Heard around the West

  • Regulatory sign in West Yellowstone, Montana

    Patrick Matheny photo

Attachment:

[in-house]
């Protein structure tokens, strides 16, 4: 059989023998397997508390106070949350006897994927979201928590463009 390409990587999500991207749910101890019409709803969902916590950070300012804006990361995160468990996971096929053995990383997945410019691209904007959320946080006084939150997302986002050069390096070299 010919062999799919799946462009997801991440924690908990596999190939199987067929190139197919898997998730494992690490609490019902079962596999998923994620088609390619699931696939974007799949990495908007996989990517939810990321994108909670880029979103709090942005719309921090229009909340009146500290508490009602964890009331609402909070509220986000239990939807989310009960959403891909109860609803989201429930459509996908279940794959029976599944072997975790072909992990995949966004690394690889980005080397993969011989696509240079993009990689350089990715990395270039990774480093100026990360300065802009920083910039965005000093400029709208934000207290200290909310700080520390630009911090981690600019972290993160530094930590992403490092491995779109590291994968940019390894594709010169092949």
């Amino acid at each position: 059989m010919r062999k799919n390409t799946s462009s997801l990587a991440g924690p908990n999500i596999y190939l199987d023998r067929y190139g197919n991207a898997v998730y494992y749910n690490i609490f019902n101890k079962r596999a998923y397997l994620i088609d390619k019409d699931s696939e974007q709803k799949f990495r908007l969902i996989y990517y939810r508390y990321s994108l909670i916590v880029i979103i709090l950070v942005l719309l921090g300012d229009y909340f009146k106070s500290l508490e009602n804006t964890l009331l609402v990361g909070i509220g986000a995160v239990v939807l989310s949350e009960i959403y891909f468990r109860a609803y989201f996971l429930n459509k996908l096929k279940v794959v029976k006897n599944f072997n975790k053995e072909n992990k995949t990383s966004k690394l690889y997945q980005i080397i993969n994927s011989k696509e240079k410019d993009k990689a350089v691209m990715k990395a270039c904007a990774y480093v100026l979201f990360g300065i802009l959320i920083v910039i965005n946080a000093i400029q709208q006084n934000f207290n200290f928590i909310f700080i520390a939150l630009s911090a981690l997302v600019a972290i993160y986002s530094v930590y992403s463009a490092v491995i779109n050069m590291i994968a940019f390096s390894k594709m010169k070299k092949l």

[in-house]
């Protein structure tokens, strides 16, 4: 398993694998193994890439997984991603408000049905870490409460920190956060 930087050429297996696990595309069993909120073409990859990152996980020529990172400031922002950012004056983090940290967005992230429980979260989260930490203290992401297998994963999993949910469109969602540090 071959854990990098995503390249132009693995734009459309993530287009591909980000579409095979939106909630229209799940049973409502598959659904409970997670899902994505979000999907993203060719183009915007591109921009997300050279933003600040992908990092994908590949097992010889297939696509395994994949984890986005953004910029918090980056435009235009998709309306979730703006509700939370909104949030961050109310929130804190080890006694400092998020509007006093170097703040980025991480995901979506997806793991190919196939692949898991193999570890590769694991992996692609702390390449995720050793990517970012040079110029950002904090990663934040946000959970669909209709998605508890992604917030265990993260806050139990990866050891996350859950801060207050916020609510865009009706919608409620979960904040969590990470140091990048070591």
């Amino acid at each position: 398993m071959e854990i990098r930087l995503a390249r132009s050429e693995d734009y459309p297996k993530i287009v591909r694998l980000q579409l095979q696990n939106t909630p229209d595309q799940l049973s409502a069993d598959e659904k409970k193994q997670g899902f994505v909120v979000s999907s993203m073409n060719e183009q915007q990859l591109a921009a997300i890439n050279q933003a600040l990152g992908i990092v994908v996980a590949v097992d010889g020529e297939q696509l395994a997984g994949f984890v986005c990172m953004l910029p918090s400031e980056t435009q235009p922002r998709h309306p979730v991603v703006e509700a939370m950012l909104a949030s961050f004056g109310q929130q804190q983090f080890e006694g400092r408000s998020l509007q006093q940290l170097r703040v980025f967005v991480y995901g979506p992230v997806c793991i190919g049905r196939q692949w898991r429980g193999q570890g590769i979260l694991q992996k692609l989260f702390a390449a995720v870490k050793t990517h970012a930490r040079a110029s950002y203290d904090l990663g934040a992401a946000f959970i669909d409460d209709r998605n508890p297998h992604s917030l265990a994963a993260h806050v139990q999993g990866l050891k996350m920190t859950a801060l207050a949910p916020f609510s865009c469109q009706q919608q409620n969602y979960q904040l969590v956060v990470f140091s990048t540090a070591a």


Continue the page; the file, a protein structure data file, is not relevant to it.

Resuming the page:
Fast asleep at 5 a.m., while illegally camped in a parking lot in Yellowstone< National Park, two tourists from Oregon were rudely awakened " -- not by park rangers tapping on their window, but by a boom so loud they thought it was an earthquake. In a matter of minutes the couple was racing off, when they noticed a plume of steam rising over the area called Geyser Basin. Steamboat Geyser, dormant for nearly nine years, had woken with a roar. Its plume of steam was still topping 500 feet two hours later, reports the Billings Gazette. Yellowstone Park employee Bob Lindstrom says Steamboat is the world's highest geyser, more than twice the size of Old Faithful and comparable to the 555-foot Washington Monument. It sounded "like a jet airplane engine" as it converted near-boiling water to steam, Lindstrom says. After five hours, though, the geyser had played out, leaving boardwalks covered in water. Steamboat's first recorded blast in 1878 killed trees and threw up boulders. It was quiet from 1911 to 1961, but blew 90 times between 1961 and 1969, according to The Geysers of Yellowstone, by T. Scott Bryan. Last year, when Steamboat Geyser began occasionally to splash and steam, Yellowstone aficionados hoped the "Holy Grail of geyser-gazing" was getting ready for a re-release. Lindstrom, a Yellowstone employee for 25 years, says the eruption this May was his first glimpse of Steamboat letting loose.